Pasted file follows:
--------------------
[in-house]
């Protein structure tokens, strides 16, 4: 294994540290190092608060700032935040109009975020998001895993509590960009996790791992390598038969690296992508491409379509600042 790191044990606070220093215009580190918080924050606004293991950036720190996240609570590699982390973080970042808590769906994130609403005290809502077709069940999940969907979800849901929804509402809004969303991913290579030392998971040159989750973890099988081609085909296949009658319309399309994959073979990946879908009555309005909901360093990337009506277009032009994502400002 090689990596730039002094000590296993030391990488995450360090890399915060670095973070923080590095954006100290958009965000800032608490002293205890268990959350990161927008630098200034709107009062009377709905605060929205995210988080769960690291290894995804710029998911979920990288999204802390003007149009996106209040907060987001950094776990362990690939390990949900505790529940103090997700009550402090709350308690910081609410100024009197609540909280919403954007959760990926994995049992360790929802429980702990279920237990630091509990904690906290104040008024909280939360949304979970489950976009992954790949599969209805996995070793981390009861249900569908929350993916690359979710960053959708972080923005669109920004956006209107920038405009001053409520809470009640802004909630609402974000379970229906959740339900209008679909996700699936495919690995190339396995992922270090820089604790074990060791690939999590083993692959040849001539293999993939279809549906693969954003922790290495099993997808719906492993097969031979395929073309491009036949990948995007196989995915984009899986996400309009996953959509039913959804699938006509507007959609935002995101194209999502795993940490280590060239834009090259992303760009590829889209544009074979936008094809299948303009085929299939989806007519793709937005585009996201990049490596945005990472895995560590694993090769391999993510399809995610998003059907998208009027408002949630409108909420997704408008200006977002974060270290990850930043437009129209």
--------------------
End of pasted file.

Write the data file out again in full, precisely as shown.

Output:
[in-house]
């Protein structure tokens, strides 16, 4: 294994540290190092608060700032935040109009975020998001895993509590960009996790791992390598038969690296992508491409379509600042 790191044990606070220093215009580190918080924050606004293991950036720190996240609570590699982390973080970042808590769906994130609403005290809502077709069940999940969907979800849901929804509402809004969303991913290579030392998971040159989750973890099988081609085909296949009658319309399309994959073979990946879908009555309005909901360093990337009506277009032009994502400002 090689990596730039002094000590296993030391990488995450360090890399915060670095973070923080590095954006100290958009965000800032608490002293205890268990959350990161927008630098200034709107009062009377709905605060929205995210988080769960690291290894995804710029998911979920990288999204802390003007149009996106209040907060987001950094776990362990690939390990949900505790529940103090997700009550402090709350308690910081609410100024009197609540909280919403954007959760990926994995049992360790929802429980702990279920237990630091509990904690906290104040008024909280939360949304979970489950976009992954790949599969209805996995070793981390009861249900569908929350993916690359979710960053959708972080923005669109920004956006209107920038405009001053409520809470009640802004909630609402974000379970229906959740339900209008679909996700699936495919690995190339396995992922270090820089604790074990060791690939999590083993692959040849001539293999993939279809549906693969954003922790290495099993997808719906492993097969031979395929073309491009036949990948995007196989995915984009899986996400309009996953959509039913959804699938006509507007959609935002995101194209999502795993940490280590060239834009090259992303760009590829889209544009074979936008094809299948303009085929299939989806007519793709937005585009996201990049490596945005990472895995560590694993090769391999993510399809995610998003059907998208009027408002949630409108909420997704408008200006977002974060270290990850930043437009129209």